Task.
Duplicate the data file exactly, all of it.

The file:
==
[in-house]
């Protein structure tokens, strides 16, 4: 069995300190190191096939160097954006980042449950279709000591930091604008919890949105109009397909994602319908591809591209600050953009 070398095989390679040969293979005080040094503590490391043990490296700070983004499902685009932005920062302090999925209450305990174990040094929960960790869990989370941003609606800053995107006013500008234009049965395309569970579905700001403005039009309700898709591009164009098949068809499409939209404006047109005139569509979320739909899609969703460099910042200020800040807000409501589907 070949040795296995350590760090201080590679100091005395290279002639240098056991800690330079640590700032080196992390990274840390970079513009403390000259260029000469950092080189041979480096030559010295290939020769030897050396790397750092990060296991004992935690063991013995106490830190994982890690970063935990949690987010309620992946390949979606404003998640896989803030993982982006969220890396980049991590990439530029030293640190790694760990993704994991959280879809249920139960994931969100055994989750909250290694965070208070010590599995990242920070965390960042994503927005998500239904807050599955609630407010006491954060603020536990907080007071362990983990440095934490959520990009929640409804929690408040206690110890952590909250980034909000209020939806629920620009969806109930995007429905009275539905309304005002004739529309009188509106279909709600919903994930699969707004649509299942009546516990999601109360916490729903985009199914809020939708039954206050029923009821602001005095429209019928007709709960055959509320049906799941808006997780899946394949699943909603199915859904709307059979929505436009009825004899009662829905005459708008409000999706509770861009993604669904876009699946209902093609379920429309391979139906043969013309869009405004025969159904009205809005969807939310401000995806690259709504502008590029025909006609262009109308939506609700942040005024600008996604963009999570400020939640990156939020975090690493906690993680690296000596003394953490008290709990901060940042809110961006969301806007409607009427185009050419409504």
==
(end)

[in-house]
């Protein structure tokens, strides 16, 4: 069995300190190191096939160097954006980042449950279709000591930091604008919890949105109009397909994602319908591809591209600050953009 070398095989390679040969293979005080040094503590490391043990490296700070983004499902685009932005920062302090999925209450305990174990040094929960960790869990989370941003609606800053995107006013500008234009049965395309569970579905700001403005039009309700898709591009164009098949068809499409939209404006047109005139569509979320739909899609969703460099910042200020800040807000409501589907 070949040795296995350590760090201080590679100091005395290279002639240098056991800690330079640590700032080196992390990274840390970079513009403390000259260029000469950092080189041979480096030559010295290939020769030897050396790397750092990060296991004992935690063991013995106490830190994982890690970063935990949690987010309620992946390949979606404003998640896989803030993982982006969220890396980049991590990439530029030293640190790694760990993704994991959280879809249920139960994931969100055994989750909250290694965070208070010590599995990242920070965390960042994503927005998500239904807050599955609630407010006491954060603020536990907080007071362990983990440095934490959520990009929640409804929690408040206690110890952590909250980034909000209020939806629920620009969806109930995007429905009275539905309304005002004739529309009188509106279909709600919903994930699969707004649509299942009546516990999601109360916490729903985009199914809020939708039954206050029923009821602001005095429209019928007709709960055959509320049906799941808006997780899946394949699943909603199915859904709307059979929505436009009825004899009662829905005459708008409000999706509770861009993604669904876009699946209902093609379920429309391979139906043969013309869009405004025969159904009205809005969807939310401000995806690259709504502008590029025909006609262009109308939506609700942040005024600008996604963009999570400020939640990156939020975090690493906690993680690296000596003394953490008290709990901060940042809110961006969301806007409607009427185009050419409504």